25 Iconic Quotes About Money

The 25 best money quotes and lyrics that will motivate you, including lines from J. Cole, Kendrick Lamar, Nicki Minaj, Beyonce, LeBron James, & more.

Iconic quotes about money
Complex Original

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Iconic quotes about money

We’re all guilty of quoting lines about money.

Whether those lines come from music, movies, TV, or elsewhere, they’ve become part of our lexicon, so much so that we might not even recognize their origins. And it makes sense. Money is something we talk about constantly, so of course pop culture has given us a seemingly endless collection of phrases through which to express our desire for it, disillusionment with it, and disdain for what is a rigged system altogether.

Some—like, say, Drake, channeling Jelleestone and singing, “Money can’t buy me happiness”—are pretty empty, though memorable. Others are platitudes—think, “Money is the root of all evil.” But plenty offer a kernel of truth, sometimes of the capital-T variety. Which is why we’ve compiled the list you’ll find below.

Over the past few weeks, through our Get Money initiative, we’ve published pieces on clothing resale, the resurgent trading card industry, exotic portfolios, and the cost of streaming television. The idea was to demystify money and empower our audience to make educated decisions about it. 

These quotes—drawn from across pop culture—speak to the same ideas. This is by no means an exhaustive list of lines about money, but we’ve collected 25 that resonate with us. Some are insightful, others just clever, but they’re all quotes our staff has likely dropped in conversation at some point. And we (probably) didn’t feel any type of way about it.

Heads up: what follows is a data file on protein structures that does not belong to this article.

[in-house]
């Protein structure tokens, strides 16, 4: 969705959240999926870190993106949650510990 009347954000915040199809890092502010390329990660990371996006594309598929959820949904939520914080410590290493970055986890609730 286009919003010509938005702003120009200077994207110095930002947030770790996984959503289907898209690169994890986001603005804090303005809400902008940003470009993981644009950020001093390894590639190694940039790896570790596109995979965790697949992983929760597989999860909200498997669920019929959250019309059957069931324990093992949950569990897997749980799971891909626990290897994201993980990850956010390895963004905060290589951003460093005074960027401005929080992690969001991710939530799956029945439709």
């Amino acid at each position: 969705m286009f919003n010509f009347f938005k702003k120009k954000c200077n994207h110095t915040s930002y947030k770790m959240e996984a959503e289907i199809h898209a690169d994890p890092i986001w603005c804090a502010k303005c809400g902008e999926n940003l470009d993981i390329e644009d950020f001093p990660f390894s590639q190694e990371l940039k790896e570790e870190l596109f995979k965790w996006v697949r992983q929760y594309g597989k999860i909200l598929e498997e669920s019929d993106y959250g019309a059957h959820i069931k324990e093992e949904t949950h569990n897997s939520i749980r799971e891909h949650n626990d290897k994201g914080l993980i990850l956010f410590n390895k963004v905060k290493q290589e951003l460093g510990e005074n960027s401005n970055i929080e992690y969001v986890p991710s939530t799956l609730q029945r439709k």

Here, in no particular order, are 25 iconic quotes about money.


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Quote: “Put me anywhere on God’s green earth/ I’ll triple my worth”

Source: “U Don’t Know” (2001)

Jay-Z is a natural for this list, as someone whose career is based in part on the idea that being the best rapper and being the richest rapper are one and the same. And this short statement is, besides “I will not lose,” the closest thing Hova has to a manifesto. Put him on the street, in the recording booth, in the corporate “offices-es,” or in the owners box, and he’ll make the best of it. —Shawn Setaro

Kendrick Lamar

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Quote: “Money trees is the perfect place for shade/ And that’s just how I feel”

Source: “Money Trees” (2012)

Kendrick Lamar is an artist who has managed to find comfort in his cognitive dissonance. He understands that greed and corruption have caused many hardships in his life, yet on “Money Trees,” the rapper recognizes that money still offers him the most comfort, despite the harm it has done. —Jordan Rose


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Quote: “Always stay gracious, best revenge is your paper”

Source: “Formation” (2016)